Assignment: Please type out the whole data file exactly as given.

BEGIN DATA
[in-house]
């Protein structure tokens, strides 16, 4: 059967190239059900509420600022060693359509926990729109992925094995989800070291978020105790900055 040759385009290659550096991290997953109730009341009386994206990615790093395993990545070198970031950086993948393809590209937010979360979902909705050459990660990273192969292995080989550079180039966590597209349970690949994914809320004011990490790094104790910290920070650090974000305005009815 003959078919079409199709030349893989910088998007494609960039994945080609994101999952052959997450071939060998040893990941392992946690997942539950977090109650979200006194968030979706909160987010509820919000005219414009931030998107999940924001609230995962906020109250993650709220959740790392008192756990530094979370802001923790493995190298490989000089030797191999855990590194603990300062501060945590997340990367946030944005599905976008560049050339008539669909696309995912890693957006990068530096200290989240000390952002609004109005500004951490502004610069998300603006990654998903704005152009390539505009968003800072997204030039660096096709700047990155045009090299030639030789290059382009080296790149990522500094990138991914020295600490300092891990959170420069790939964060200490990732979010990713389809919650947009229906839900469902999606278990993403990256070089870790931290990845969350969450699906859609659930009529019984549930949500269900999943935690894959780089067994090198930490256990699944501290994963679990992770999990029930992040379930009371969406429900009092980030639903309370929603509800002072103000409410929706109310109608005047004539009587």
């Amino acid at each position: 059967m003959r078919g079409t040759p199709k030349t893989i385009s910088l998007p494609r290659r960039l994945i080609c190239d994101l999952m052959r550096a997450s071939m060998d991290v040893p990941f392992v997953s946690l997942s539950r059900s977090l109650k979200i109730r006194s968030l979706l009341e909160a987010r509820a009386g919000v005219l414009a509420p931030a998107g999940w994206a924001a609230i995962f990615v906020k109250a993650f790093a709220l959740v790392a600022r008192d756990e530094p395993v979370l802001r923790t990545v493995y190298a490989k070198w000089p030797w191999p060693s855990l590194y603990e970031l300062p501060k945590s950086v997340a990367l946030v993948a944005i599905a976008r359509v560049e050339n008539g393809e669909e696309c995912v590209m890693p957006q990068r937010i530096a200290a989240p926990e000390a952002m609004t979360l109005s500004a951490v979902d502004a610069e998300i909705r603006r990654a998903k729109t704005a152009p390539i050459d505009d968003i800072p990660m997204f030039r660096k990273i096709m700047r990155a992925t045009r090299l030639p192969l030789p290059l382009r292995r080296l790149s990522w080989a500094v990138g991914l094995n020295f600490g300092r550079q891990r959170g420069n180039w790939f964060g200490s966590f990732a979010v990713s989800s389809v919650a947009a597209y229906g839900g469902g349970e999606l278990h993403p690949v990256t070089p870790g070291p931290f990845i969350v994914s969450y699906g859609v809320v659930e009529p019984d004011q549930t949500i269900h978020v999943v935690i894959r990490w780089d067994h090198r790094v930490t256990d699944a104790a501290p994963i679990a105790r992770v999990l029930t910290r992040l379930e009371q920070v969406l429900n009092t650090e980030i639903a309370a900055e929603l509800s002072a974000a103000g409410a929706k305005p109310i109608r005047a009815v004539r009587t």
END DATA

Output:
[in-house]
């Protein structure tokens, strides 16, 4: 059967190239059900509420600022060693359509926990729109992925094995989800070291978020105790900055 040759385009290659550096991290997953109730009341009386994206990615790093395993990545070198970031950086993948393809590209937010979360979902909705050459990660990273192969292995080989550079180039966590597209349970690949994914809320004011990490790094104790910290920070650090974000305005009815 003959078919079409199709030349893989910088998007494609960039994945080609994101999952052959997450071939060998040893990941392992946690997942539950977090109650979200006194968030979706909160987010509820919000005219414009931030998107999940924001609230995962906020109250993650709220959740790392008192756990530094979370802001923790493995190298490989000089030797191999855990590194603990300062501060945590997340990367946030944005599905976008560049050339008539669909696309995912890693957006990068530096200290989240000390952002609004109005500004951490502004610069998300603006990654998903704005152009390539505009968003800072997204030039660096096709700047990155045009090299030639030789290059382009080296790149990522500094990138991914020295600490300092891990959170420069790939964060200490990732979010990713389809919650947009229906839900469902999606278990993403990256070089870790931290990845969350969450699906859609659930009529019984549930949500269900999943935690894959780089067994090198930490256990699944501290994963679990992770999990029930992040379930009371969406429900009092980030639903309370929603509800002072103000409410929706109310109608005047004539009587």
């Amino acid at each position: 059967m003959r078919g079409t040759p199709k030349t893989i385009s910088l998007p494609r290659r960039l994945i080609c190239d994101l999952m052959r550096a997450s071939m060998d991290v040893p990941f392992v997953s946690l997942s539950r059900s977090l109650k979200i109730r006194s968030l979706l009341e909160a987010r509820a009386g919000v005219l414009a509420p931030a998107g999940w994206a924001a609230i995962f990615v906020k109250a993650f790093a709220l959740v790392a600022r008192d756990e530094p395993v979370l802001r923790t990545v493995y190298a490989k070198w000089p030797w191999p060693s855990l590194y603990e970031l300062p501060k945590s950086v997340a990367l946030v993948a944005i599905a976008r359509v560049e050339n008539g393809e669909e696309c995912v590209m890693p957006q990068r937010i530096a200290a989240p926990e000390a952002m609004t979360l109005s500004a951490v979902d502004a610069e998300i909705r603006r990654a998903k729109t704005a152009p390539i050459d505009d968003i800072p990660m997204f030039r660096k990273i096709m700047r990155a992925t045009r090299l030639p192969l030789p290059l382009r292995r080296l790149s990522w080989a500094v990138g991914l094995n020295f600490g300092r550079q891990r959170g420069n180039w790939f964060g200490s966590f990732a979010v990713s989800s389809v919650a947009a597209y229906g839900g469902g349970e999606l278990h993403p690949v990256t070089p870790g070291p931290f990845i969350v994914s969450y699906g859609v809320v659930e009529p019984d004011q549930t949500i269900h978020v999943v935690i894959r990490w780089d067994h090198r790094v930490t256990d699944a104790a501290p994963i679990a105790r992770v999990l029930t910290r992040l379930e009371q920070v969406l429900n009092t650090e980030i639903a309370a900055e929603l509800s002072a974000a103000g409410a929706k305005p109310i109608r005047a009815v004539r009587t």